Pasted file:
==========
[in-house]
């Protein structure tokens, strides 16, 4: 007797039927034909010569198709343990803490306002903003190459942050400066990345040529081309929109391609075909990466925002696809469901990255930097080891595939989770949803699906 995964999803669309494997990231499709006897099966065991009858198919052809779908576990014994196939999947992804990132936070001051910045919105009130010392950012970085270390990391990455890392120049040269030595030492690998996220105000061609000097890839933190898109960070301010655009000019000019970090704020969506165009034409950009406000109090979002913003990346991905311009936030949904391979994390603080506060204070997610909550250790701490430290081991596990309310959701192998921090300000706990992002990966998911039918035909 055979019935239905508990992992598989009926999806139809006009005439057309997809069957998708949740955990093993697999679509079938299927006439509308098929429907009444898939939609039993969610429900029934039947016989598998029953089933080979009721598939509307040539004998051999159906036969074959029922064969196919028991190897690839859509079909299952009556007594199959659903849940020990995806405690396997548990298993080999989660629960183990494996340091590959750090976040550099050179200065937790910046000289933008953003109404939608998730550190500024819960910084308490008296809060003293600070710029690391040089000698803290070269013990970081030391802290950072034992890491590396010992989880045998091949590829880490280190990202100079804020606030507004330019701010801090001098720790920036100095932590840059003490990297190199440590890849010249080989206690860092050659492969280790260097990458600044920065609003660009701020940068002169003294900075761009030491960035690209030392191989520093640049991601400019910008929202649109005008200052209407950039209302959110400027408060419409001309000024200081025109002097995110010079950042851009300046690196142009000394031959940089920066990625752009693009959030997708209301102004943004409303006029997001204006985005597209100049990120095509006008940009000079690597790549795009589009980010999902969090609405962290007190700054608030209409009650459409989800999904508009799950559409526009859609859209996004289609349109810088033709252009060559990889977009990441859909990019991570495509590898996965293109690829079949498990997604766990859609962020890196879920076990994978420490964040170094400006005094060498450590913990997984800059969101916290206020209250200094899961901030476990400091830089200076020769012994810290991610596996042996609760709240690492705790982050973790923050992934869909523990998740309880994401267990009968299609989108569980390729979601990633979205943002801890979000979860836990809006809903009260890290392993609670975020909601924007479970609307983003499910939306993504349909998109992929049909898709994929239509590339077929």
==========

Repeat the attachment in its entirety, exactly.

[in-house]
């Protein structure tokens, strides 16, 4: 007797039927034909010569198709343990803490306002903003190459942050400066990345040529081309929109391609075909990466925002696809469901990255930097080891595939989770949803699906 995964999803669309494997990231499709006897099966065991009858198919052809779908576990014994196939999947992804990132936070001051910045919105009130010392950012970085270390990391990455890392120049040269030595030492690998996220105000061609000097890839933190898109960070301010655009000019000019970090704020969506165009034409950009406000109090979002913003990346991905311009936030949904391979994390603080506060204070997610909550250790701490430290081991596990309310959701192998921090300000706990992002990966998911039918035909 055979019935239905508990992992598989009926999806139809006009005439057309997809069957998708949740955990093993697999679509079938299927006439509308098929429907009444898939939609039993969610429900029934039947016989598998029953089933080979009721598939509307040539004998051999159906036969074959029922064969196919028991190897690839859509079909299952009556007594199959659903849940020990995806405690396997548990298993080999989660629960183990494996340091590959750090976040550099050179200065937790910046000289933008953003109404939608998730550190500024819960910084308490008296809060003293600070710029690391040089000698803290070269013990970081030391802290950072034992890491590396010992989880045998091949590829880490280190990202100079804020606030507004330019701010801090001098720790920036100095932590840059003490990297190199440590890849010249080989206690860092050659492969280790260097990458600044920065609003660009701020940068002169003294900075761009030491960035690209030392191989520093640049991601400019910008929202649109005008200052209407950039209302959110400027408060419409001309000024200081025109002097995110010079950042851009300046690196142009000394031959940089920066990625752009693009959030997708209301102004943004409303006029997001204006985005597209100049990120095509006008940009000079690597790549795009589009980010999902969090609405962290007190700054608030209409009650459409989800999904508009799950559409526009859609859209996004289609349109810088033709252009060559990889977009990441859909990019991570495509590898996965293109690829079949498990997604766990859609962020890196879920076990994978420490964040170094400006005094060498450590913990997984800059969101916290206020209250200094899961901030476990400091830089200076020769012994810290991610596996042996609760709240690492705790982050973790923050992934869909523990998740309880994401267990009968299609989108569980390729979601990633979205943002801890979000979860836990809006809903009260890290392993609670975020909601924007479970609307983003499910939306993504349909998109992929049909898709994929239509590339077929």